• Proper form. When we pray, it is good to address him with his characteristics that are most agreeable with errand we come upon. By so doing we confess his ability to provide what we ask. It is like getting in the correct lane on an interstate highway. In some places in our area, they have painted road markers on the lanes, so that drivers know ahead of time which lane to take. Learn the attributes of God and learn to get in the correct lanes.

Here we encounter a specific example of proper worship. To do this requires a Biblical view of God. A study of the prayers in the Bible can be a helpful refresher course on this subject. Learning from the prayers of the Bible is like having a professional instructor by your side. You not only do a better job, but you also know that you’re doing well.

Hope is confident expectation. Hope energizes every saint to endure in service to the Lord and others. Why is he called the God of hope? This is God’s essential character. He looks forward to the day of his appointed victory. Do you think that the Lord is in danger of losing? Perhaps this is what has happened to some people. They’ve counted heads and wrongly concluded that they were on the wrong team. They lack the zeal to pray with other believers. United prayer doesn’t excite them. They sit and stare at the news, which leads them into deeper depths of hopelessness. It is time to get out of that swamp of depression. Seek out prayer times with other believers. In the practice of prayer, you will experience that God gives hope. The apostle’s prayer depends on this fact. The Lord himself is the hope of his people. He is our portion, inheritance, and dwelling-place (cf. Psalms 73:24-26; 90:1; Revelation 21:3). Draw near to him this weekend. Lord, please fill your people!

Grace and peace, David

Not an Easy Path (Part Two)

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Acts 16:16-24

Bringing them before the chief magistrates, they said, “These men are seriously disturbing our city. They are Jews and are promoting customs that are not legal for us as Romans to adopt or practice.” The crowd joined in the attack against them, and the chief magistrates stripped off their clothes and ordered them to be beaten with rods. After they had severely flogged them, they threw them in jail, ordering the jailer to guard them carefully (16:20-23 CSB).

True Christianity can expect evil people to oppose it (16:19-21). Often, the opponents, like the people in this account, are motivated by greed, which they think will provide them with happiness. They don’t like to hear about truly loving and caring for others, since they seek to get ahead of everyone else.

  • Apart from God’s common grace, the worldly-minded person runs by this formula: “cultural position or wealth equals power that yields happiness.” Many seem to succeed quite nicely by this formula, until you consider their eternal destiny (cf. Psalm 73:17).
  • Apart from God’s restraint, they will not hesitate to use their power to attack those who interfere with their desires.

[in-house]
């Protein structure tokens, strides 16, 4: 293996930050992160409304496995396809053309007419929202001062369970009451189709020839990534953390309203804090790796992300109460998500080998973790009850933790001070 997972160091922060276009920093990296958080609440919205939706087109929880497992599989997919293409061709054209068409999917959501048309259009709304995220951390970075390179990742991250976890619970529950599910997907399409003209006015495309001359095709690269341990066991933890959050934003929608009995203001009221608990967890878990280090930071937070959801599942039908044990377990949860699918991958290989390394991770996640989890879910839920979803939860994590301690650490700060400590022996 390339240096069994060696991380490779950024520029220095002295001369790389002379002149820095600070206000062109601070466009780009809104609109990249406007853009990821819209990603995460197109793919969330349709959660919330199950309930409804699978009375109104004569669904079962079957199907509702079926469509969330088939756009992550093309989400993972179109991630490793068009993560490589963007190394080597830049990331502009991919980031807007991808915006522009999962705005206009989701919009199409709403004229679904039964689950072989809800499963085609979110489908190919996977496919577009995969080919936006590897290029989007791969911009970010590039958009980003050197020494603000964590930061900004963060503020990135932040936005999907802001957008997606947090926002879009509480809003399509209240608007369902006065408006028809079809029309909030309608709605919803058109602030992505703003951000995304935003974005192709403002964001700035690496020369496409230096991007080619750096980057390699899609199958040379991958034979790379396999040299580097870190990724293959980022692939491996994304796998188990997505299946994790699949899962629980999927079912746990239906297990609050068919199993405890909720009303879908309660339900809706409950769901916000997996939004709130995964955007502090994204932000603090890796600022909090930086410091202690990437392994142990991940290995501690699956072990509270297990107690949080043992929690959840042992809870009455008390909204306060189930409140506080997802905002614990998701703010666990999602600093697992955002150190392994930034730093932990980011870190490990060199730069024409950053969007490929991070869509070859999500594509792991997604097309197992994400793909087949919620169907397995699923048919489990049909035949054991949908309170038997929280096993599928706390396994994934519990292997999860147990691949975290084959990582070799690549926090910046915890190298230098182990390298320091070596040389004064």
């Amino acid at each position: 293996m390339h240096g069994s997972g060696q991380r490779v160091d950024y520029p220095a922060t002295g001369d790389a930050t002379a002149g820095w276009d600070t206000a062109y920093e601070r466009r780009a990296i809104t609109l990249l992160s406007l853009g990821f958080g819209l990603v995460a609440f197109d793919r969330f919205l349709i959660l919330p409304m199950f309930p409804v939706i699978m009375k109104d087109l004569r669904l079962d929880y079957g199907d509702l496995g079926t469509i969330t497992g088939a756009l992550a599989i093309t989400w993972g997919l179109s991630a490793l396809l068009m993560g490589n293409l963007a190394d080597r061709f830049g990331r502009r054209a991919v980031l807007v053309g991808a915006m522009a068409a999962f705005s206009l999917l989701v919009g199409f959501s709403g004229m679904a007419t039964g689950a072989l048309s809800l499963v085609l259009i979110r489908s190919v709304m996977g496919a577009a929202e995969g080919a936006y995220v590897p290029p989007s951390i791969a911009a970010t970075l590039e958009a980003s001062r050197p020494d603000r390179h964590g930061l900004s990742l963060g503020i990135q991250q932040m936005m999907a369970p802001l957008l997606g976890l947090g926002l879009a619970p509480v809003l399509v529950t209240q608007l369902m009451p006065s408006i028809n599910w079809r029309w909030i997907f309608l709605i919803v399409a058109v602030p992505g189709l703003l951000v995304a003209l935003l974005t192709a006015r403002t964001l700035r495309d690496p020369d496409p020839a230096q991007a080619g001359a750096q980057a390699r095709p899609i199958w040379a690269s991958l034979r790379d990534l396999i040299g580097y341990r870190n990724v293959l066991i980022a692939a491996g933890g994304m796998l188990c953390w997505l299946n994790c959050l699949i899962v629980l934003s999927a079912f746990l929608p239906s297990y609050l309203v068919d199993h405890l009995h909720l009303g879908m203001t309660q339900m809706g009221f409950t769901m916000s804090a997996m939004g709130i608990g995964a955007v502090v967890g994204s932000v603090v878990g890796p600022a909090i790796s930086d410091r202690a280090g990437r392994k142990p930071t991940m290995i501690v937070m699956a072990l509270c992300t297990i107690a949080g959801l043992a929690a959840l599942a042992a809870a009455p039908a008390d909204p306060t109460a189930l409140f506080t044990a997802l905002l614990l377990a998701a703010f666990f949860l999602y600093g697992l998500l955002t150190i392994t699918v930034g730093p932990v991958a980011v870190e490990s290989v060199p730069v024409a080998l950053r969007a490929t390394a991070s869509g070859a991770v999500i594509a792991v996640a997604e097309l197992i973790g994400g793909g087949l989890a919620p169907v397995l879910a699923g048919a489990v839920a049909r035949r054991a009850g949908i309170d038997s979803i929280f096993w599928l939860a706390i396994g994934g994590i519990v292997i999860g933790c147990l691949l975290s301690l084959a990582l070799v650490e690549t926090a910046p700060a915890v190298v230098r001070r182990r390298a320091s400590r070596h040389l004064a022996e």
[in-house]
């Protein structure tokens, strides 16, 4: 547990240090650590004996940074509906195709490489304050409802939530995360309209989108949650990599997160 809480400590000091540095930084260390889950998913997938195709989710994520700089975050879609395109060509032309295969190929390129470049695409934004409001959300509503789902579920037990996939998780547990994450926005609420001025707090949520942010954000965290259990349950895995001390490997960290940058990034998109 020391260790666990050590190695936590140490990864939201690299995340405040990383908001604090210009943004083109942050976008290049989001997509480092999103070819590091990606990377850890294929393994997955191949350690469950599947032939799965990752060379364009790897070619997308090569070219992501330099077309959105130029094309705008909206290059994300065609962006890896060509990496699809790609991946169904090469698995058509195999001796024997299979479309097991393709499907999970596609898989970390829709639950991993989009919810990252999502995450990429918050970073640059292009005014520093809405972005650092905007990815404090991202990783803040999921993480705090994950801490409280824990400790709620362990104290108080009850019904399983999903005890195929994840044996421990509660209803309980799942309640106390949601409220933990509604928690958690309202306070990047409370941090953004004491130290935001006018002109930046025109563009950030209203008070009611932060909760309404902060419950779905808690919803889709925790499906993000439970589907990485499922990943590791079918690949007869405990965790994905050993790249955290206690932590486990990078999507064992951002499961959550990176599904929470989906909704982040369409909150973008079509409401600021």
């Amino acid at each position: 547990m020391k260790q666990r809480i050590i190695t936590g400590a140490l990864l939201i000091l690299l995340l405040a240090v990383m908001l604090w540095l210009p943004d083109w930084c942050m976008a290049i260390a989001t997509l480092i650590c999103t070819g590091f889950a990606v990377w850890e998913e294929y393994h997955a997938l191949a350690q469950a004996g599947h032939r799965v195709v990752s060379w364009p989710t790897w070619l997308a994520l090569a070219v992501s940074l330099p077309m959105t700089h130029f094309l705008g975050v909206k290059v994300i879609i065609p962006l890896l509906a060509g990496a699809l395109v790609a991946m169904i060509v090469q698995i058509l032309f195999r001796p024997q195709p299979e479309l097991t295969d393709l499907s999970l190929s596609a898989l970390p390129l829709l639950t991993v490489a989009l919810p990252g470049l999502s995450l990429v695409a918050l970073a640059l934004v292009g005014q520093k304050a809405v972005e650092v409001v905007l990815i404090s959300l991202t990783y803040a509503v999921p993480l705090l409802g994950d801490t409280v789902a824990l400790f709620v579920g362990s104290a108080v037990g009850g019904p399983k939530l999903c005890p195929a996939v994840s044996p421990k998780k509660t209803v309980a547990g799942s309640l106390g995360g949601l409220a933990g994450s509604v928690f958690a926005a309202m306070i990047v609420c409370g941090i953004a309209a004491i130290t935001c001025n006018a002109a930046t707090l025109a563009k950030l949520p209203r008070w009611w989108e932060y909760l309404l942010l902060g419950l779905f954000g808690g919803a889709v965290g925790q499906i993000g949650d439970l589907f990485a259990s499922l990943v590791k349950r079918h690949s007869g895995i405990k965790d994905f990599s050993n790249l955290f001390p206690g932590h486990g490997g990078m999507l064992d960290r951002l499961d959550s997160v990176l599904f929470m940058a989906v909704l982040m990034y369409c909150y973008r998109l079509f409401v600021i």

Wicked people will use distortion and deceit to ruin their godly opponents (16:20-21). Error uses some truth to gain plausibility, but about the only truth they uttered was that Paul and Silas were Jews. Even that would have been used to arouse prejudice. Most public debate is carried out in this way. Name-calling to arouse fears and prejudice to incite hate are favorite tools. The rest of their charge was a lie. Without a belief in absolute truth, telling lies is a very easy activity. We must remember this as we face other religions, and especially people ruled in their thinking by Postmodernism, which denies the existence of truth and absolutes. In order to face strong opposition, we must pray for strength and our integrity.

True Christianity may lead to terrible suffering (16:22-24). This is impossible to accept, if you think that spiritual success is measured by personal ease and prosperity. Too often we see professing Christians mesmerized by worldly success: “A growing church is a successful church.” Christians fail to consider that growing attendance might only mean that their services are more comfortable to worldly-minded people. Paul performed a great miracle through Christ’s power, but church attendance at Philippi did not zoom to one thousand. “Wow! We’re going to have to start a second service!” By the way, let’s read all the New Testament Scriptures! Yes, sometimes churches might see thousands added to their numbers. But it is just as true that sincere, godly people of faith in God might have little to show for their labors.

This is impossible to accept if you listen to lies claiming that God doesn’t want people, especially his people, to suffer. Paul and Silas, two men of faith yet severely flogged and locked in prison, are a painful refutation of such lies. But the Lord Jesus predicted suffering, for the whole church (Matthew 10:16-39; 24:9), and for the apostle Paul (Acts 9:15-16). And the Lord blessed those who are persecuted because of righteousness (cf. Matthew 5:10-12).

True Christianity is not an easy path. Let us remember what Paul wrote (1 Corinthians 15:19-20). I really don’t know what God will do in our present situation. Hatred grows daily. As Christ’s ambassador, if you trust Him as your Lord and Savior, all I can offer you is a cross in this world—and eternal glory in the world to come! Should we quit? Never! What did Paul and Silas do as they suffered horribly? They prayed and worshiped (16:25)! We will be very wise to follow their good example.

Grace and peace, David